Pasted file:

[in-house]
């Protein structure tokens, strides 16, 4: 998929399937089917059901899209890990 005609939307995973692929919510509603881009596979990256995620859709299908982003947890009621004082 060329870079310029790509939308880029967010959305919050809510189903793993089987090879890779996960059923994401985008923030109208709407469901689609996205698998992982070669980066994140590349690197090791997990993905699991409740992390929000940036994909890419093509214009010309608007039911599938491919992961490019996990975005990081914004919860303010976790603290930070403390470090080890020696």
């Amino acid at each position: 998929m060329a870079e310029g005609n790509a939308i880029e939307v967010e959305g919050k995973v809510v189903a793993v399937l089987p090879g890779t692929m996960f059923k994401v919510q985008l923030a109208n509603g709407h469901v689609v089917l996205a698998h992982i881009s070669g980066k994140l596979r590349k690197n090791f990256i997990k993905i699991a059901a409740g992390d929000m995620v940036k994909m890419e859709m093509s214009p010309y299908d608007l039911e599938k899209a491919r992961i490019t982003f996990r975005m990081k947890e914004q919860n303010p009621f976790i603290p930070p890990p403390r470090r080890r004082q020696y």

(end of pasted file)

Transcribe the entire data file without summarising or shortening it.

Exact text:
[in-house]
């Protein structure tokens, strides 16, 4: 998929399937089917059901899209890990 005609939307995973692929919510509603881009596979990256995620859709299908982003947890009621004082 060329870079310029790509939308880029967010959305919050809510189903793993089987090879890779996960059923994401985008923030109208709407469901689609996205698998992982070669980066994140590349690197090791997990993905699991409740992390929000940036994909890419093509214009010309608007039911599938491919992961490019996990975005990081914004919860303010976790603290930070403390470090080890020696």
């Amino acid at each position: 998929m060329a870079e310029g005609n790509a939308i880029e939307v967010e959305g919050k995973v809510v189903a793993v399937l089987p090879g890779t692929m996960f059923k994401v919510q985008l923030a109208n509603g709407h469901v689609v089917l996205a698998h992982i881009s070669g980066k994140l596979r590349k690197n090791f990256i997990k993905i699991a059901a409740g992390d929000m995620v940036k994909m890419e859709m093509s214009p010309y299908d608007l039911e599938k899209a491919r992961i490019t982003f996990r975005m990081k947890e914004q919860n303010p009621f976790i603290p930070p890990p403390r470090r080890r004082q020696y």